SPORTS, FITNESS & DANCE

One Stroke at a time: How Wheelchair Tennis has changed my life

Multiple Sclerosis (MS)

Dan R. Solar

Wheelchair Tennis

Hi, my name is Dayan R. Solar and this is my story. Growing up in Cuba, I was always involved in sports. At the age of six, I was introduced to tennis, and my passion for other sports grew from there.  I spent more than half my life engaged and competing in all types of sports, including karate and rowing. Life in Cuba made competing in sports have a much greater meaning than just winning a game.  It is a beautiful island with white beaches, but we were living under a regime that held us down, making us also “compete” in life with the best that we had.  When I was nineteen, our family was blessed to be able to emigrate to the United States to pursue that so-called “American Dream”, in the land of opportunities that everyone talked about. For the next five years, we were able to taste and enjoy that freedom.  Life was on the right track.  But at the age of twenty-four, I became sick and everything changed.              
 
A rare autoimmune disorder started to attack my body, causing damage to my spinal cord and brain. Diseases like multiple sclerosis and transverse myelitis were among the many possible diagnoses as to why my immune system was attacking me. While doctors were puzzling over what was causing it and how to treat it, my ability to walk was fading away, until eventually I had no other choice but to use a wheelchair.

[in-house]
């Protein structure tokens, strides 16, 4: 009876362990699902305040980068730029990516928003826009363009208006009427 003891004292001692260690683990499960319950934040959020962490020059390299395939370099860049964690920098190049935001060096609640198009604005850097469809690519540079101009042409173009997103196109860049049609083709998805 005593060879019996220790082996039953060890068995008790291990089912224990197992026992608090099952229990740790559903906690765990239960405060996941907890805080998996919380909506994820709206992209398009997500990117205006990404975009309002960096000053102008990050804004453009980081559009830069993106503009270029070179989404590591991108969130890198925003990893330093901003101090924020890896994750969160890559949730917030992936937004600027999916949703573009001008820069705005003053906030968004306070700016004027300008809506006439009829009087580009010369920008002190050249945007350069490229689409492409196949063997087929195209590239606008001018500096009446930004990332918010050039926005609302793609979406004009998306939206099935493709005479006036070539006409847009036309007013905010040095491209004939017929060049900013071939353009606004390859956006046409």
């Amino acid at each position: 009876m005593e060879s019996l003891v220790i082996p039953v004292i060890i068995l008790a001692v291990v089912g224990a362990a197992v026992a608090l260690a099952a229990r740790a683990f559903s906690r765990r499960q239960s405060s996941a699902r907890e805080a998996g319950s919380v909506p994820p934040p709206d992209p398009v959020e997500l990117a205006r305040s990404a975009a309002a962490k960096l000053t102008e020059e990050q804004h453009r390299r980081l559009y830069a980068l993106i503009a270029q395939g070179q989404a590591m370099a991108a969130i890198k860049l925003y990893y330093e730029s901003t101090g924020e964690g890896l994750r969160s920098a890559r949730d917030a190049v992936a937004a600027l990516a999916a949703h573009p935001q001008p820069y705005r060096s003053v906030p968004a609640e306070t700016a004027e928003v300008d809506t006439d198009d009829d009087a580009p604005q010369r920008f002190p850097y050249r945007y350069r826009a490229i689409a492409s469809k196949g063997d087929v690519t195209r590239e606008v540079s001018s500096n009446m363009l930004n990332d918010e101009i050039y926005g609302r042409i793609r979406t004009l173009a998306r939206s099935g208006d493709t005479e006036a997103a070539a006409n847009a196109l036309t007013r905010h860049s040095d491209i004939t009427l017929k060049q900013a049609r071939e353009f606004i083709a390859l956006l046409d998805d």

It has been eight long and tedious years  since that time.  Along with my mobility, I also lost my hopes, career dreams, hobbies, and even some friends. "My American Dream” as I imagined it, was gone.  Although I’ve had plenty of lows, and even when I’ve hit rock bottom, one thing has kept me going. My competitive spirit was still inside, and it has been my motivation to not give up, to take one more punch and get back up, to keep raising the bar each time, and never quit.            

When I recently discovered Wheelchair Tennis, my life changed completely.  Each time I’m on the court I feel that freedom again. Each stroke on the ball feels like a punch back at life, and each push on my chair gives me the power to control my game. I keep reinventing myself in ways I never thought possible.  The thrill of competition has become possible for me again, and it has played a huge role in my life, health, and well-being. I once again can hope, dream, and get excited about clear new goals and with them my Dream has returned.

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